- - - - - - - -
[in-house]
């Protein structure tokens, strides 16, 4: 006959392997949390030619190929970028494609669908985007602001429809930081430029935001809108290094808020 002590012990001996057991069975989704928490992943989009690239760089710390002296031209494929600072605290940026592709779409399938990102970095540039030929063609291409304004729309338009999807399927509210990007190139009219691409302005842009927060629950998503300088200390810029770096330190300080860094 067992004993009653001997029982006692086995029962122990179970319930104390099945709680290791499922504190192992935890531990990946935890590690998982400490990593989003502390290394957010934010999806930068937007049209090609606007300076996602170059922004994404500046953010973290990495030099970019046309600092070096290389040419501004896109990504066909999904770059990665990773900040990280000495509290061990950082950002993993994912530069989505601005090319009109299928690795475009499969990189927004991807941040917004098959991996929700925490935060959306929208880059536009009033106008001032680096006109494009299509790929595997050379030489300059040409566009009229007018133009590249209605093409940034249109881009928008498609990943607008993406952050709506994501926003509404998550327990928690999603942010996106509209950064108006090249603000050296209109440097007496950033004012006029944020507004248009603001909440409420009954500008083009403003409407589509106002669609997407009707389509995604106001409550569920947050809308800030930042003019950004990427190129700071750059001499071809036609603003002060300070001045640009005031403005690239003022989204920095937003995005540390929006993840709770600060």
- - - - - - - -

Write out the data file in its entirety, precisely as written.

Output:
[in-house]
């Protein structure tokens, strides 16, 4: 006959392997949390030619190929970028494609669908985007602001429809930081430029935001809108290094808020 002590012990001996057991069975989704928490992943989009690239760089710390002296031209494929600072605290940026592709779409399938990102970095540039030929063609291409304004729309338009999807399927509210990007190139009219691409302005842009927060629950998503300088200390810029770096330190300080860094 067992004993009653001997029982006692086995029962122990179970319930104390099945709680290791499922504190192992935890531990990946935890590690998982400490990593989003502390290394957010934010999806930068937007049209090609606007300076996602170059922004994404500046953010973290990495030099970019046309600092070096290389040419501004896109990504066909999904770059990665990773900040990280000495509290061990950082950002993993994912530069989505601005090319009109299928690795475009499969990189927004991807941040917004098959991996929700925490935060959306929208880059536009009033106008001032680096006109494009299509790929595997050379030489300059040409566009009229007018133009590249209605093409940034249109881009928008498609990943607008993406952050709506994501926003509404998550327990928690999603942010996106509209950064108006090249603000050296209109440097007496950033004012006029944020507004248009603001909440409420009954500008083009403003409407589509106002669609997407009707389509995604106001409550569920947050809308800030930042003019950004990427190129700071750059001499071809036609603003002060300070001045640009005031403005690239003022989204920095937003995005540390929006993840709770600060």